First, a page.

To all those who seek residence for themselves and their families who want to do this on the cheap, by cutting corners, by thinking it can all be achieved without real struggle – stay where you are – you will likely fail.
To those who are willing to get good advice, and yes pay for it (for these things are not mutually exclusive), this mountain is able to be conquered.
And to our beloved mighty All Blacks who stand for all that is great and good about this little country that could – who have put their bodies on the line in the quest for greatness and glory, a noble goal will be realised on Sunday. Not through cutting corners, not through trying to win this World Cup with anything other than a good plan, sweat and tears but through a vision held steadfastly to, a plan and single minded execution, taking the knocks and setbacks and conquering all those that stood before them.
To the All Blacks - you are all real heroes.
As is every one of our clients, including our Police Captain from South Africa who take all that the Immigration Department, New Zealand employers and the visa process can find to hurl at them and who win – whose ‘World Cup’ is a somewhat innocuous looking label in a well worn passport but which ultimately says it all - I came, I saw and I conquered.
Until next week...
Work Visa – Perspective for employers
With unemployment levels for the over 25's now at 4.5% and falling, skills shortages are beginning to build. With the Government having cut skilled migrant numbers (for the time being I am told), I give it six months and the impending skill shortages will start to bite and cause real frustration for employers.
As the economy continues to strengthen and the rebuild of Christchurch gets underway, next year there is little doubt that if you are a New Zealand employer and you take advantage of skilled migrants looking to settle in NZ then you will be a step ahead of the competition in terms of recruitment.
I remember so vividly the final 18 months before the GFC where employers simply gave up trying to recruit locally but many did not think about recruiting offshore or found the prospects daunting and confusing. Even we were in on the act. We needed a PA type role filled in our Auckland office and in the end offered the position to a client who was coming to NZ from South Africa – we simply could not find any locals who had the skill set to fill the vacancy.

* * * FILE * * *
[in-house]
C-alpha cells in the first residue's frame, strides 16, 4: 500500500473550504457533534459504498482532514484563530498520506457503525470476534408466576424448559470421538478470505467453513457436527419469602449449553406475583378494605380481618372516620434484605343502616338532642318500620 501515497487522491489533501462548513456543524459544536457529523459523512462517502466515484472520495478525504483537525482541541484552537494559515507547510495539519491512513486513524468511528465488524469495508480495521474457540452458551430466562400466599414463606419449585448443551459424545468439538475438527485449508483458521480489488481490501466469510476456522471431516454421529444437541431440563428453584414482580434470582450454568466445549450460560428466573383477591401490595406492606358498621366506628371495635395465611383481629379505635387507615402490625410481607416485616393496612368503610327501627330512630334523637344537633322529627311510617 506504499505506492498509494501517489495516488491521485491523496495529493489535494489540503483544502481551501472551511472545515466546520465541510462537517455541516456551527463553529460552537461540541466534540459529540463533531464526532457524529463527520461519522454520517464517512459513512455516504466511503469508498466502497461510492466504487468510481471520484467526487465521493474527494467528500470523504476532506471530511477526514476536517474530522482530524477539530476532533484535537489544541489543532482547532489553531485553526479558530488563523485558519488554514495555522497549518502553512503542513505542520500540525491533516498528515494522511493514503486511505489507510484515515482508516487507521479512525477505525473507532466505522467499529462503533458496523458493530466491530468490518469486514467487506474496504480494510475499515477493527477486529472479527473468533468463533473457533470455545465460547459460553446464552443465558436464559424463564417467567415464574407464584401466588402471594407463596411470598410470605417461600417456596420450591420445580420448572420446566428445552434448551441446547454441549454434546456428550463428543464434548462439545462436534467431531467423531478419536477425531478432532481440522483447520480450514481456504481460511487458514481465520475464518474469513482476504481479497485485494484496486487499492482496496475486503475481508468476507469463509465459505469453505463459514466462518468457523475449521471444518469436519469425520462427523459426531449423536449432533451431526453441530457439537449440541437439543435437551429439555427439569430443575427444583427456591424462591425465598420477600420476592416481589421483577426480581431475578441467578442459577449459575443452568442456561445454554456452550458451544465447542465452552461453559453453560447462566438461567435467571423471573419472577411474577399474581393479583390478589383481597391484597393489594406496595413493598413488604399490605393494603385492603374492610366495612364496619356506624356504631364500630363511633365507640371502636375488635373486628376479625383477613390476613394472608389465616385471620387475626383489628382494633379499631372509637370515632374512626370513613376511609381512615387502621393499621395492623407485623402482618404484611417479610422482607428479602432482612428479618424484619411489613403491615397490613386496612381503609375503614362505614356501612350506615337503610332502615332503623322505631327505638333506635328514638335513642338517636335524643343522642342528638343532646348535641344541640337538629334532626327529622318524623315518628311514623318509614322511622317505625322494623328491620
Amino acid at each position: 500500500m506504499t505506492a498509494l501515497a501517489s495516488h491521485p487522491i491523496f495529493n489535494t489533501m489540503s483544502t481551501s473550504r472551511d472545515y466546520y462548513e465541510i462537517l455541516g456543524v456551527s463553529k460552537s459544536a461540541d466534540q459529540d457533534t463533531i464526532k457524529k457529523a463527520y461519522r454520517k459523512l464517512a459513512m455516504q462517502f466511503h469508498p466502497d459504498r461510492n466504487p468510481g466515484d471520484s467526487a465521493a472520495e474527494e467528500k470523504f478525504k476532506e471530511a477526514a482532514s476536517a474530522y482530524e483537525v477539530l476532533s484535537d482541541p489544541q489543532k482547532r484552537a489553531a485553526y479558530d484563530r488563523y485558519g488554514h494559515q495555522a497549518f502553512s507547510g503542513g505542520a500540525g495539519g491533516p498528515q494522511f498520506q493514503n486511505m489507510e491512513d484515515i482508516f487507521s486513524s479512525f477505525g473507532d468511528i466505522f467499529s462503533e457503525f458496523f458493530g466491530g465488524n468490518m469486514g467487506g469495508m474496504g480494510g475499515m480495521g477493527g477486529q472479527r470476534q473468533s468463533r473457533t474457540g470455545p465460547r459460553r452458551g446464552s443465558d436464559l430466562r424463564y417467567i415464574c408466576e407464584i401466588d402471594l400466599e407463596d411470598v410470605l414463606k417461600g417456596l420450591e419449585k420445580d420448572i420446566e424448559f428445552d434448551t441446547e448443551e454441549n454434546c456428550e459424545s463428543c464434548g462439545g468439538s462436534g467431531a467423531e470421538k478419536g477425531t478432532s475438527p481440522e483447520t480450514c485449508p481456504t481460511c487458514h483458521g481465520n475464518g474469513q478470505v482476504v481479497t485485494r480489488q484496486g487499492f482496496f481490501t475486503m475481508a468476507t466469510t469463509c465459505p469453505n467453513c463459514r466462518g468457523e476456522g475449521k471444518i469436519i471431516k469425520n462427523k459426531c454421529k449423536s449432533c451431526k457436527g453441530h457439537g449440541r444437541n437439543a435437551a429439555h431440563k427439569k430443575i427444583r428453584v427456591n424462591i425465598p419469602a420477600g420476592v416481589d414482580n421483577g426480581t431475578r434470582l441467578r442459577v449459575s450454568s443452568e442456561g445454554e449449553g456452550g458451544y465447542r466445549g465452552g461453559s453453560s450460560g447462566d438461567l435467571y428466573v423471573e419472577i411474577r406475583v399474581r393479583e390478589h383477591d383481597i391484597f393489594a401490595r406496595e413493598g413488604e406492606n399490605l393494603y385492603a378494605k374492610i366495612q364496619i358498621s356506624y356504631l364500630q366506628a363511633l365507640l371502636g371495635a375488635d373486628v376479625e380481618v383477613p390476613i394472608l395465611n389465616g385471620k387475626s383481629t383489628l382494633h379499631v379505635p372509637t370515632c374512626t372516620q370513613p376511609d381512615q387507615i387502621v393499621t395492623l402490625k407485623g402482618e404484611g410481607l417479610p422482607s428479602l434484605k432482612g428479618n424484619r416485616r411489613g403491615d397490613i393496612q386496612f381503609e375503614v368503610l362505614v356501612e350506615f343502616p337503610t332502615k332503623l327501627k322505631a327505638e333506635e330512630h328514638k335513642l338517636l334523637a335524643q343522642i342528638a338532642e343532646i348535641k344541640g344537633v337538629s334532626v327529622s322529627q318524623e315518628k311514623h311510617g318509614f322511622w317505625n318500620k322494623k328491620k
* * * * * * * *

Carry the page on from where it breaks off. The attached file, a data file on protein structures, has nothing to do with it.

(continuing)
I believe it will be approximately 12 months before we will be back there again barring any major offshore decline in economic fortune or local disaster.
Understand that the basis of Work Visa policy is to ‘protect employment opportunities for New Zealanders’. Many would argue this is as it should be – we need to look after our own first. That policy foundation is unfortunately often misinterpreted by immigration officers who appear to go to great lengths at times to try and prove to the employer that even though no locals bothered applying for the position there are plenty who should be able to.
There are two types of Work Visas most commonly applied for (there are many others but this blog would quickly become a book). These are:
1. Essential Skills – a policy designed effectively for one off appointments; or
2. Talent – these are for migrants being offered employment by ‘Accredited’ employers. Accreditation is given to ‘trusted’ employers (upon application) and who usually have an ongoing need to recruit offshore.
1. Essential Skills - The broad criteria for employers looking to offer a position to a non-Resident or Citizen under this category are:
(i) You have made a genuine effort to fill the vacancy but have been unable to and that no local ‘should’ (note not ‘could’) be able to fill the vacancy and you can prove it.
(ii) The migrant is suitably qualified by training or experience to fill the vacancy;
(ii) Your business is able to sustain the employment;
(iii) You are paying ‘market rates’
(iv) You have a track record of being a good employer;
Perhaps strangely, policy does not allow an employer to offer the migrant the position because they are the ‘best’ applicant; they must be the only ‘suitable’ applicant. This goes against logic but since when is immigration policy logical? Many employers are tripped up by the subtle differences between being the best versus the only ‘suitable’ applicant. It isn’t usually hard to present evidence of why, if as an employer, you were lucky enough to get any locals applying, that your preferred candidate was the ‘only suitable one’.
How do you prove that no local should be able to fill the position?
In my more cheeky (and lucid) moments I suggest – just advertise it.